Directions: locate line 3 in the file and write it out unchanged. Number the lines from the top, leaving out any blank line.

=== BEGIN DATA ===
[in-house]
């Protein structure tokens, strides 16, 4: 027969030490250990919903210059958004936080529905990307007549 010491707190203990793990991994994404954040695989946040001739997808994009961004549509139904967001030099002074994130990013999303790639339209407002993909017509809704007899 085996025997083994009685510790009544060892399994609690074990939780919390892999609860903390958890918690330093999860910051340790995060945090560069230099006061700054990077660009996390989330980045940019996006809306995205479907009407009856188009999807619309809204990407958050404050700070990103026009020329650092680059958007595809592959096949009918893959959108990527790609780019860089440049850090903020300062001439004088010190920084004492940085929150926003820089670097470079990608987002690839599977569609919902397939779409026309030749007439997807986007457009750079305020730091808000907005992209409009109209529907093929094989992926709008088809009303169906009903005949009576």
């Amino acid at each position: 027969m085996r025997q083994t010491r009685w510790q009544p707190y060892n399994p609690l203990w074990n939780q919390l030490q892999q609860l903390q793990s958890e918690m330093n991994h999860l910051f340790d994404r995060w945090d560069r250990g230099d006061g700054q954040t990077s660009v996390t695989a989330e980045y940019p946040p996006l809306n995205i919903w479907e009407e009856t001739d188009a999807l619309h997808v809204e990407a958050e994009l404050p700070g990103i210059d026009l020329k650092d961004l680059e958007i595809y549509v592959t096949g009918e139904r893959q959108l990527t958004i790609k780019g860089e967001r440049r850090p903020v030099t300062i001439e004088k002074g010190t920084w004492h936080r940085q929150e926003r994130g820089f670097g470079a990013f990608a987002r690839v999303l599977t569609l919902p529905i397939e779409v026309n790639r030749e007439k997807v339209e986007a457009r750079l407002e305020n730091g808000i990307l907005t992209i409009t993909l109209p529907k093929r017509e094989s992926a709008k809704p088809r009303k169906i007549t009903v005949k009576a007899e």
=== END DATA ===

């Amino acid at each position: 027969m085996r025997q083994t010491r009685w510790q009544p707190y060892n399994p609690l203990w074990n939780q919390l030490q892999q609860l903390q793990s958890e918690m330093n991994h999860l910051f340790d994404r995060w945090d560069r250990g230099d006061g700054q954040t990077s660009v996390t695989a989330e980045y940019p946040p996006l809306n995205i919903w479907e009407e009856t001739d188009a999807l619309h997808v809204e990407a958050e994009l404050p700070g990103i210059d026009l020329k650092d961004l680059e958007i595809y549509v592959t096949g009918e139904r893959q959108l990527t958004i790609k780019g860089e967001r440049r850090p903020v030099t300062i001439e004088k002074g010190t920084w004492h936080r940085q929150e926003r994130g820089f670097g470079a990013f990608a987002r690839v999303l599977t569609l919902p529905i397939e779409v026309n790639r030749e007439k997807v339209e986007a457009r750079l407002e305020n730091g808000i990307l907005t992209i409009t993909l109209p529907k093929r017509e094989s992926a709008k809704p088809r009303k169906i007549t009903v005949k009576a007899e």